In its equal protection analysis, the trial court somewhat gratuitously rejected the argument that Oklahoma’s marriage exclusion should be analyzed as sex discrimination, as the federal trial court in Utah had recently concluded. Instead, because he saw the law as discriminating against same-sex couples, he judged it tantamount to sexual orientation discrimination. Tenth Circuit Court of Appeals precedent treats sexual orientation discrimination as not suspect of even quasi-suspect, so courts examine it using only the deferential standard of “rational basis review” (instead of a more skeptical “heightened,” “intermediate,” or “strict scrutiny”).
Yet, the court concluded, Oklahoma’s marriage exclusion failed even “deferential rationality review.” Assuming for sake of argument “that Oklahoma has a legitimate interest in encouraging “responsible procreation,’ (i.e., procreation within marriage), and in steering ‘naturally procreative’ relationships into marriage, in order to reduce the number of children born out of wedlock and reduce economic burdens on the State,” the court nonetheless found no rational connection between Oklahoma’s marriage ban and these interests. Couples need not want or even be able to procreate in order to marry; letting same-sex couples marry would “not harm, erode, or somehow water-down the ‘procreative’ origins of the marriage institution, any more than” allowing couples who could not or did not want themselves to procreate “naturally”; marriage would still offer the same incentives to couples who might contemplate such procreation; and especially in light of the fact that same-sex couples do have and raise children by various means, Oklahoma’s “purported justification simply ‘makes no sense’ in light of how Oklahoma treats other non-procreative couples” who want to marry. Even if same-sex couples are not as likely to have an accidental pregnancy as different-sex couples, that does not provide the constitutionally required rational basis: “the state’s exclusion of only same-sex couples in this case is so grossly underinclusive that it is irrational and arbitrary.” Although it is deferential, “[r]ationality review has a limit, and this [argument] well exceeds it.”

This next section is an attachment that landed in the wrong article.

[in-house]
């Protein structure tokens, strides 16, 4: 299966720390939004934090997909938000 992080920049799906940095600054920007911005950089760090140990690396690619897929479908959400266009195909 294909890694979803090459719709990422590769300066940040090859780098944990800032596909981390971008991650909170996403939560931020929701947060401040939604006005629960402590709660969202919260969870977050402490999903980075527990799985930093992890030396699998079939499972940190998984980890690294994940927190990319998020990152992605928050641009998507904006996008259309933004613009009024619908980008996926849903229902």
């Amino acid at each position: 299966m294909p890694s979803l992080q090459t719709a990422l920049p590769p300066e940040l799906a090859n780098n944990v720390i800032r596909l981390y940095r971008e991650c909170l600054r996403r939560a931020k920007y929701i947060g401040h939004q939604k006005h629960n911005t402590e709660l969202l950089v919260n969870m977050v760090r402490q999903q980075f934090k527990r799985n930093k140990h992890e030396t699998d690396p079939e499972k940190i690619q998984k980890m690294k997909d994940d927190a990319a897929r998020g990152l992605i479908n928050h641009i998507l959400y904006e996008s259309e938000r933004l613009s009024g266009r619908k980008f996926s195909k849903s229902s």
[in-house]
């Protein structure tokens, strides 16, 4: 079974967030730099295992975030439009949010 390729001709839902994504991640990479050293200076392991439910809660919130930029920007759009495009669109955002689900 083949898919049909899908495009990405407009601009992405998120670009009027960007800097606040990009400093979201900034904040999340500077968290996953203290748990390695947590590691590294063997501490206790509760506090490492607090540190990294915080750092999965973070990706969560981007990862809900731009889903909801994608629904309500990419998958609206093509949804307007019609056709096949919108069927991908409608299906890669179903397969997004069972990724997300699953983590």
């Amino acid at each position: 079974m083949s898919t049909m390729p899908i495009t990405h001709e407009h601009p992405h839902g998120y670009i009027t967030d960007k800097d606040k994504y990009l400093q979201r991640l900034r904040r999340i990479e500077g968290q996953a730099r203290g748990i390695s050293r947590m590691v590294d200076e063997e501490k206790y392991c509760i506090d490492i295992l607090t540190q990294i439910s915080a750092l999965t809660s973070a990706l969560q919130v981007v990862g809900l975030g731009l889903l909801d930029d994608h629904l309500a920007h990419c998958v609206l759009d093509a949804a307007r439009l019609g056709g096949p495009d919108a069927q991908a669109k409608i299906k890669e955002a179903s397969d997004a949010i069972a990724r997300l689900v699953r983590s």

The trial court also rejected the notion “that excluding same-sex couples is rationally related to the goal of ‘promoting’ the ‘ideal’ family unit.” The court observed that “[e]xclusion from marriage does not make it more likely that a same-sex couple desiring children, or already raising children together, will change course and marry an opposite-sex partner” nor could the judge “discern from any of [the defendant’s] cited materials, how exclusion of same-sex couples from marriage makes it more likely that opposite-sex marriages will stay [intact].” Chiding the state or at least suggesting hypocrisy, the court noted that “[e]xcluding same-sex couples from marriage has done little to keep Oklahoma families together thus far, as Oklahoma consistently has one of the highest divorce rates in the country.” (Snap!)